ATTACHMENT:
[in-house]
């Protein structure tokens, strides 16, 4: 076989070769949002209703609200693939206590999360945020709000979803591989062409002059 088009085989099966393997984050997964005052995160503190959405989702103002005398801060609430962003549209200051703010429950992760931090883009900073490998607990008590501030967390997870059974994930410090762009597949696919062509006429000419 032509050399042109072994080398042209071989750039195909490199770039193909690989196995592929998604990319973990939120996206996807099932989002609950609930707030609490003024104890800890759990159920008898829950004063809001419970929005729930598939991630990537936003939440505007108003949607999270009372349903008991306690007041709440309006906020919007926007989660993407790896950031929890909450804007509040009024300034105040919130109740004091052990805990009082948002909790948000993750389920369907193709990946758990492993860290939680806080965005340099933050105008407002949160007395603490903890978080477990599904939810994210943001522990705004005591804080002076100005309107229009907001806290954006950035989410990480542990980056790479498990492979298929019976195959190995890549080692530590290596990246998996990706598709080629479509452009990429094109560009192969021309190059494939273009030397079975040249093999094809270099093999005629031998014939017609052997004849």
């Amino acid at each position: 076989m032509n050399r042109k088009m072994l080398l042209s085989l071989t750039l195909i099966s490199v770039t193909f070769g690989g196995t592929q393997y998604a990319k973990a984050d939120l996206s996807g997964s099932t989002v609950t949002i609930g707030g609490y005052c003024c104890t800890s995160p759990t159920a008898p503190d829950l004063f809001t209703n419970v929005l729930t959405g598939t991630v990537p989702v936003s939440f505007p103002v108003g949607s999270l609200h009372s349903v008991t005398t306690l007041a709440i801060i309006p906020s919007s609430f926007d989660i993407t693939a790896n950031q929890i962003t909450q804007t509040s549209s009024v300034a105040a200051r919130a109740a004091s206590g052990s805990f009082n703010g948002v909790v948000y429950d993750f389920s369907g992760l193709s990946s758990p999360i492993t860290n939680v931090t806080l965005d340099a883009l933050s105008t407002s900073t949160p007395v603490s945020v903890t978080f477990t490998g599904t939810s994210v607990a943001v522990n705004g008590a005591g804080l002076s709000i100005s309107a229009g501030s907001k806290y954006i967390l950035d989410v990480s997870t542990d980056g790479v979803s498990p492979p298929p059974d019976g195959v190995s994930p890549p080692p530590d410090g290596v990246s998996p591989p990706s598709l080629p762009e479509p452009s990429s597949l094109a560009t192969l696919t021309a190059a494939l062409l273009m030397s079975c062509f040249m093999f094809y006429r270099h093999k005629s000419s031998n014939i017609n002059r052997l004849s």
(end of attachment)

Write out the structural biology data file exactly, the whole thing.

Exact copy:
[in-house]
């Protein structure tokens, strides 16, 4: 076989070769949002209703609200693939206590999360945020709000979803591989062409002059 088009085989099966393997984050997964005052995160503190959405989702103002005398801060609430962003549209200051703010429950992760931090883009900073490998607990008590501030967390997870059974994930410090762009597949696919062509006429000419 032509050399042109072994080398042209071989750039195909490199770039193909690989196995592929998604990319973990939120996206996807099932989002609950609930707030609490003024104890800890759990159920008898829950004063809001419970929005729930598939991630990537936003939440505007108003949607999270009372349903008991306690007041709440309006906020919007926007989660993407790896950031929890909450804007509040009024300034105040919130109740004091052990805990009082948002909790948000993750389920369907193709990946758990492993860290939680806080965005340099933050105008407002949160007395603490903890978080477990599904939810994210943001522990705004005591804080002076100005309107229009907001806290954006950035989410990480542990980056790479498990492979298929019976195959190995890549080692530590290596990246998996990706598709080629479509452009990429094109560009192969021309190059494939273009030397079975040249093999094809270099093999005629031998014939017609052997004849």
């Amino acid at each position: 076989m032509n050399r042109k088009m072994l080398l042209s085989l071989t750039l195909i099966s490199v770039t193909f070769g690989g196995t592929q393997y998604a990319k973990a984050d939120l996206s996807g997964s099932t989002v609950t949002i609930g707030g609490y005052c003024c104890t800890s995160p759990t159920a008898p503190d829950l004063f809001t209703n419970v929005l729930t959405g598939t991630v990537p989702v936003s939440f505007p103002v108003g949607s999270l609200h009372s349903v008991t005398t306690l007041a709440i801060i309006p906020s919007s609430f926007d989660i993407t693939a790896n950031q929890i962003t909450q804007t509040s549209s009024v300034a105040a200051r919130a109740a004091s206590g052990s805990f009082n703010g948002v909790v948000y429950d993750f389920s369907g992760l193709s990946s758990p999360i492993t860290n939680v931090t806080l965005d340099a883009l933050s105008t407002s900073t949160p007395v603490s945020v903890t978080f477990t490998g599904t939810s994210v607990a943001v522990n705004g008590a005591g804080l002076s709000i100005s309107a229009g501030s907001k806290y954006i967390l950035d989410v990480s997870t542990d980056g790479v979803s498990p492979p298929p059974d019976g195959v190995s994930p890549p080692p530590d410090g290596v990246s998996p591989p990706s598709l080629p762009e479509p452009s990429s597949l094109a560009t192969l696919t021309a190059a494939l062409l273009m030397s079975c062509f040249m093999f094809y006429r270099h093999k005629s000419s031998n014939i017609n002059r052997l004849s």